In fact, Mr. Jackson at one point was on the cover of Time Magazine where he was hailed as the liberal symbol of the "New Androgyny". None other than Elizabeth Taylor testified to his glorious combination of male and female qualities. A raft of feminists chimed in that he represented the death of traditional macho men and the dawn of a glorious, liberated new sexual future. Some men did seem to cringe, but mostly in intimidated silence, at the thought of lipstick and makeup. Ok, so the liberal attempt to rewrite human cultural history in an instant didn't quite work out as expected, and even liberals seem to have drawn the line at pedophilia, but other aspects of the attack on the traditional Republican family continued unabated. The American divorce rate is 50%, nearly 50% of all American children grow up in broken homes, and we are paralyzed on the world stage about seeming intolerant toward even Africa's genocidal sexual culture.
But now it may be time for liberals to punish Mr. Jackson for his excessive liberalism. It is hard though. When a priest in Boston (Father John Geoghan) was send to prison for pedophilia, guards noticed that other inmates developed a predilection for urinating on his bed. In time he was then transferred to another prison, for his own safety, whereupon he was promptly stomped to death by another group of very intolerant fellow inmates. Very sadly, there was almost no reaction anywhere to our inability to make the proscribed punishment fit the crime. If Mr. Jackson does go to jail we can only hope the state's proscribed punishment will be administered, and not usurped by an insane, blood thirsty, liberal mob.
A liberal mob? Yes, a liberal mob indeed, and Hillary Clinton knows this grotesque truth all to well and seems quite happy to exploit it. Convicts are liberal Democrats as certainly as soldiers are Republicans. Her very recent "make every vote count" legislation seeks to enfranchise ex-cons because she knows the concentration of liberalism among ex-cons is as great as it is on the Upper West Side of Manhattan. It seems liberalism is everywhere: in Michael Jackson, Africa, Hillary Clinton, and in prison. And everywhere it is a horror.
I don't have the energy to deconstruct this incomprehensible mish mash. (I'm intrigued by the fact that liberals are responsible for the fact that Africans are not taught Republican family values, but whatever.) I think this is a pretty good representation of the cognitive ability of many of the right wing, so it's pretty clear that we are up against something that appeals to reason are not going to affect. It would be really nice, however, if the media could refrain from enabling their persecution fantasies as they did with the Cassie Bernal story and this Terry Schiavo circus. I'm not holding my breath.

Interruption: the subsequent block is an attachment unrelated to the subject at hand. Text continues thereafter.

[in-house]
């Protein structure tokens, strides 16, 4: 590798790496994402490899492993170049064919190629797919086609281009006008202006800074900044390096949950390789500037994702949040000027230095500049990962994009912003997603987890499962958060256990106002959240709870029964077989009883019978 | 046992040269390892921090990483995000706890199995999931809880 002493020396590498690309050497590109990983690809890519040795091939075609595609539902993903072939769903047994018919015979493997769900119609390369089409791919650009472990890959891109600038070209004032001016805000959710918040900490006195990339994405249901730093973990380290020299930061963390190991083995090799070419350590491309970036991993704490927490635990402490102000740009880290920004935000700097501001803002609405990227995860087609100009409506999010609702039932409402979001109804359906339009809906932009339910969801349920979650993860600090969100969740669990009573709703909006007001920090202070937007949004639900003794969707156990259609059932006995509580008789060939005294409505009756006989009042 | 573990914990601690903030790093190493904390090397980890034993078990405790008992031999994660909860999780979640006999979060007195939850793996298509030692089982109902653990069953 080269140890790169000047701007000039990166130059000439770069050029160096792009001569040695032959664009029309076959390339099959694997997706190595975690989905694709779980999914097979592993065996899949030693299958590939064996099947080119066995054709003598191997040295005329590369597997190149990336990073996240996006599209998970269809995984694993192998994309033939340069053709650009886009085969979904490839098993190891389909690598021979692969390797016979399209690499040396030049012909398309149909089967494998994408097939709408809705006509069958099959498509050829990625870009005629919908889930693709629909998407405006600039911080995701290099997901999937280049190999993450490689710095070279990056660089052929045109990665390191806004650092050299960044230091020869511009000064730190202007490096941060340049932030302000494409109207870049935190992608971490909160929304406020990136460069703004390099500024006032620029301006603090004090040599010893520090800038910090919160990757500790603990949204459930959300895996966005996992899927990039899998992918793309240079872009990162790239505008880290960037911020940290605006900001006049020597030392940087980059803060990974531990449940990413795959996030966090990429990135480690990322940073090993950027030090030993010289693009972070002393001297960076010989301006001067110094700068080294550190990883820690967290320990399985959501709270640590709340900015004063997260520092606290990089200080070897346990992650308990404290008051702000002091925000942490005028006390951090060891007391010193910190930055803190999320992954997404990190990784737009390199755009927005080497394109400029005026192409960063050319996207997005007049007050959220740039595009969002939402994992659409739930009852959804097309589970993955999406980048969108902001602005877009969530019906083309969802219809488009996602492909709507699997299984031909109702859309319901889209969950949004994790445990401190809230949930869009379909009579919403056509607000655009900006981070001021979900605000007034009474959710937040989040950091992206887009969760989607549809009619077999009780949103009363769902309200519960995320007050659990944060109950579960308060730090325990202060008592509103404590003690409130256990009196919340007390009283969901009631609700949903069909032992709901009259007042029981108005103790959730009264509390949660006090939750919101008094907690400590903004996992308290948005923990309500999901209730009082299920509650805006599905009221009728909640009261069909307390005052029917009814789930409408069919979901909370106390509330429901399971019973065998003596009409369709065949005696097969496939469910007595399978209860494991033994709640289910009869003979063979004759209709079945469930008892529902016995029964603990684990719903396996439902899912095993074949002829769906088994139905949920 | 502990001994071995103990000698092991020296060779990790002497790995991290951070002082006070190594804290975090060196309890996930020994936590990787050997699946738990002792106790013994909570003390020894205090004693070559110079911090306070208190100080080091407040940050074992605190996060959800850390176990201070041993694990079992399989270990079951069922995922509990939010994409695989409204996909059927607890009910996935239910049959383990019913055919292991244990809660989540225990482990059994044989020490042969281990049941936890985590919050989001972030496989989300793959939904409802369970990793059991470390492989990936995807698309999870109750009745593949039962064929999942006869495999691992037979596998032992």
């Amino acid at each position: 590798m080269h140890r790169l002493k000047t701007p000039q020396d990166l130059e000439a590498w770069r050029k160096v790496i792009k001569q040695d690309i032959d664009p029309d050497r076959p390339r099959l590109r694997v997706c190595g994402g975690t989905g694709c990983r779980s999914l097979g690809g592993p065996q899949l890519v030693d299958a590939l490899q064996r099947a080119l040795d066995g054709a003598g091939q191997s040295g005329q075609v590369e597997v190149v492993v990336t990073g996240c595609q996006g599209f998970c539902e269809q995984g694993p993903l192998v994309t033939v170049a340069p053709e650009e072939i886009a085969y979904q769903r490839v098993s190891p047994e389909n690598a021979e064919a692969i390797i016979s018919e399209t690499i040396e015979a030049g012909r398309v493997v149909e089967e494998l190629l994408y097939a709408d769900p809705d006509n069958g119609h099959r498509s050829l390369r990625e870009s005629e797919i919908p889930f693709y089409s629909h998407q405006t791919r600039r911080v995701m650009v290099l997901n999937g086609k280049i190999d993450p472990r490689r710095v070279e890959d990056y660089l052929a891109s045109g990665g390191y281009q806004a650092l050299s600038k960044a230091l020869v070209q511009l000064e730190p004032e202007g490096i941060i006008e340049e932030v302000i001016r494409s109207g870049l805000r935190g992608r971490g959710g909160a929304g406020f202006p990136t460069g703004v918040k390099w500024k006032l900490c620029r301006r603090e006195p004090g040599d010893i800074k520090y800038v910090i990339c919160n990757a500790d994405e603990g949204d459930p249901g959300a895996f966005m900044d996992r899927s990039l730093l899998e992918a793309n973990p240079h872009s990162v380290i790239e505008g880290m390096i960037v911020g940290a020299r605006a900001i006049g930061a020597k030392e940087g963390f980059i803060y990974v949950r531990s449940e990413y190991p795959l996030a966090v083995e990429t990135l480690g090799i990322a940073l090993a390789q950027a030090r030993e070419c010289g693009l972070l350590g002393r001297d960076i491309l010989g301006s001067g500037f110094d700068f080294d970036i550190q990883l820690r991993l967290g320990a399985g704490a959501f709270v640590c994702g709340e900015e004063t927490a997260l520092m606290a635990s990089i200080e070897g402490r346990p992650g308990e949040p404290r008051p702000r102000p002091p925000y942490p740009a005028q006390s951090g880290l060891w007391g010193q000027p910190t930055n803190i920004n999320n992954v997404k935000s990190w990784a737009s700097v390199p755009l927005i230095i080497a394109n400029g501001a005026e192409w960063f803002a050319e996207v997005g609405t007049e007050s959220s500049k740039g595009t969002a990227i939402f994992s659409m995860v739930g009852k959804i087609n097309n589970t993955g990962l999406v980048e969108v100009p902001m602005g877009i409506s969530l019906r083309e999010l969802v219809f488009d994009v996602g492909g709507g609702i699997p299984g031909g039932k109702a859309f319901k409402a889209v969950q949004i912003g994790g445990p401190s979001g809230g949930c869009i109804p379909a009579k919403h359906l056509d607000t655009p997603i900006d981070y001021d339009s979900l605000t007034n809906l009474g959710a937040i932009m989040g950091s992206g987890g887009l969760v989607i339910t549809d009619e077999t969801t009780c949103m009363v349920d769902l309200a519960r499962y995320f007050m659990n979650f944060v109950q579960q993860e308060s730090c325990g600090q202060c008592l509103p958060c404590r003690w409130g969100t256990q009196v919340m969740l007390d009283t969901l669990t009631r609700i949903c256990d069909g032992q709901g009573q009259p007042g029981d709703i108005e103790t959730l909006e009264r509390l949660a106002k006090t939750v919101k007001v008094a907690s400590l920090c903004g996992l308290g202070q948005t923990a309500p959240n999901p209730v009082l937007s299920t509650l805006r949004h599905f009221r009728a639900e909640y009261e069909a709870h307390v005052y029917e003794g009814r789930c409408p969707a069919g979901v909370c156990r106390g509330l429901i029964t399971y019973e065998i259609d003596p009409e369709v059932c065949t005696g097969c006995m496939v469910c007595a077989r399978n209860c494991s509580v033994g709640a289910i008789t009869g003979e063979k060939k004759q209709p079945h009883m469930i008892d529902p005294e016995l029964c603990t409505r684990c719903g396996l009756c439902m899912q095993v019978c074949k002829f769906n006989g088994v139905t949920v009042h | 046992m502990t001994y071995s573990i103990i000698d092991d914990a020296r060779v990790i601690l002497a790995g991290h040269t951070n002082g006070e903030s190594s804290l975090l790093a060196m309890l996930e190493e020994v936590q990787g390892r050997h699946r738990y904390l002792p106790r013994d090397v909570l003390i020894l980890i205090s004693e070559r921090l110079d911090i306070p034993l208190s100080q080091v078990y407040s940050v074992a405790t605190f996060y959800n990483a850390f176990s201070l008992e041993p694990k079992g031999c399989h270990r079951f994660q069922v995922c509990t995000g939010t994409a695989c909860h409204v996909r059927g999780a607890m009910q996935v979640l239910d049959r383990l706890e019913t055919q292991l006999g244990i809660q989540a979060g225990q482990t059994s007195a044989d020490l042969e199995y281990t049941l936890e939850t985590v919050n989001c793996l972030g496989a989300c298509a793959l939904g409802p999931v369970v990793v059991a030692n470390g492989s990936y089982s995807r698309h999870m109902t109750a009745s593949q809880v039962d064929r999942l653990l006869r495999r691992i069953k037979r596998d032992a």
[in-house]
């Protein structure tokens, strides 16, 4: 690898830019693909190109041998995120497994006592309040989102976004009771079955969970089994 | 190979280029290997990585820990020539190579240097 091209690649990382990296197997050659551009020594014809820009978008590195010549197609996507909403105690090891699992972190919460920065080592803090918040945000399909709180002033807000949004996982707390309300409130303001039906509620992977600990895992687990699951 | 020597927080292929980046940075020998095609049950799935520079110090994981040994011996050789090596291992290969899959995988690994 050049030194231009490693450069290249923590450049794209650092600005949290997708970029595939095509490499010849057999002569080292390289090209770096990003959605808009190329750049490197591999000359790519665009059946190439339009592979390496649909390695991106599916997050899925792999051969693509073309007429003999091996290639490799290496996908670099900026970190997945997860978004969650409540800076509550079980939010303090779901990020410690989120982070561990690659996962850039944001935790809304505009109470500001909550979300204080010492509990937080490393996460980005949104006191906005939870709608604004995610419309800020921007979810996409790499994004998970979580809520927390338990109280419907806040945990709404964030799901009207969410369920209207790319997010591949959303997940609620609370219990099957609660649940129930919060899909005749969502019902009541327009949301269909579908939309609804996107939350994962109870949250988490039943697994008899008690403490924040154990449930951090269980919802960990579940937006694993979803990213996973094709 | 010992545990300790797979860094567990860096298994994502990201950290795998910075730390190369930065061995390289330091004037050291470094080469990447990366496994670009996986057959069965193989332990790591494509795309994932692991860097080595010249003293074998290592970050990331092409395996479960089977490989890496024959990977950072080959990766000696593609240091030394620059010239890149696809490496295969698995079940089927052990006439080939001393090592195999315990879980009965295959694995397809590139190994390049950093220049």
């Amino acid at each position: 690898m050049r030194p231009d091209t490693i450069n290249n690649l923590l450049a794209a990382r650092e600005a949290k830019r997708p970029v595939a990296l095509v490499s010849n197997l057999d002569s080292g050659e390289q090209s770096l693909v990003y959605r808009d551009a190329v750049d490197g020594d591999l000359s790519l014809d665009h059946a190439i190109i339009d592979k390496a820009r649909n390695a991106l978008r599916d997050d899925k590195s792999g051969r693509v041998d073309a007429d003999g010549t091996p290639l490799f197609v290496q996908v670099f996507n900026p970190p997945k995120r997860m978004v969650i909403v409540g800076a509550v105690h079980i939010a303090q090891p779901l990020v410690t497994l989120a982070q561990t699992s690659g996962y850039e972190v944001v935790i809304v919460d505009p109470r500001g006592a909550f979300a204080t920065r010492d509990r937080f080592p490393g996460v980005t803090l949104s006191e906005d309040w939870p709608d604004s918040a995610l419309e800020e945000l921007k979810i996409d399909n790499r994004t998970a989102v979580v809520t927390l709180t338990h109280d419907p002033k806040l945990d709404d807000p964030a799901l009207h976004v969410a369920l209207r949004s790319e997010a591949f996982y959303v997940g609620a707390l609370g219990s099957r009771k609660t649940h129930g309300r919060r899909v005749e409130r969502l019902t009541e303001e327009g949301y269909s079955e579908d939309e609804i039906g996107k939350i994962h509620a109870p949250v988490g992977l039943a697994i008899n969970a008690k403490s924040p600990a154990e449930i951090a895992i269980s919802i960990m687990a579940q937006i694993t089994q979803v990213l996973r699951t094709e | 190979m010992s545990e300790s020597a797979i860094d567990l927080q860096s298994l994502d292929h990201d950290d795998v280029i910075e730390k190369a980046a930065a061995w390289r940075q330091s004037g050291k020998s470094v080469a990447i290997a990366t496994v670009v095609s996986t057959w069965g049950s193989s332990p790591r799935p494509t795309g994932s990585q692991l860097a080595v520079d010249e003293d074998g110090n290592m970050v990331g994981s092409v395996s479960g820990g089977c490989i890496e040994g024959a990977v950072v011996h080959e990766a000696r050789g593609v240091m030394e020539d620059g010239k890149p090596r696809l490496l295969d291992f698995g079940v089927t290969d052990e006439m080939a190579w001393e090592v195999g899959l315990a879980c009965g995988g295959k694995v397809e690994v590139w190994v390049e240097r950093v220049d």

digby 3/23/2005 06:37:00 PM
Whose Family Is It Anyway?
One of my favorite readers (you know who you are) posited an interesting supposition in an e-mail last night that has been obliquely addressed today by Charles Krauthamer. My friend wondered if some of the lizard brain activity on the right surrounding this Schiavo issue might be wingnut parental reaction to seeing their children reject their conservative views. I know that it has been a bone of contention in my family for decades.
Krauthamer says this:
In this case, the loved ones disagree. The husband wants Terri to die; the parents do not. The Florida court gave the surrogacy to her husband, under the generally useful rule that your spouse is the most reliable diviner of your wishes: You pick your spouse and not your parents, and you have spent most of your recent years with your spouse and not your parents.
The problem is that although your spouse probably knows you best, there is no guarantee that he will not confuse his wishes with yours. Terri's spouse presents complications. He has a girlfriend, and has two kids with her. He clearly wants to marry again. And a living Terri stands in the way.
Now, all of this may be irrelevant in his mind. He may actually be acting entirely based on his understanding of his wife's wishes. And as she left nothing behind, the courts have been forced to conclude, on the basis of his testimony, that she would prefer to be dead.
That is why this is a terrible case. The general rule of spousal supremacy leads you here to a thoroughly repulsive conclusion. Repulsive because in a case where there is no consensus among the loved ones, one's natural human sympathies suggest giving custody to the party committed to her staying alive and pledging to carry the burden themselves.
First of all, a living Terri doesn't stand in the way. Michael Schiavo could have divorced her years ago if he just wanted to move on. He says that he believes he is carrying out his wife's wishes and will not abandon her to live as she said she would never have wanted to live. The rule of spousal "supremacy" does not lead to a repulsive conclusion at all, even to Krauthamer, who like 87% of the country says he would want his feeding tube removed if he were in Schiavo's position. In many people's minds the repulsive outcome is this ghoulish need to force this poor woman's body to carry on when it is clear that it is nothing more than an emotional crutch for her parents.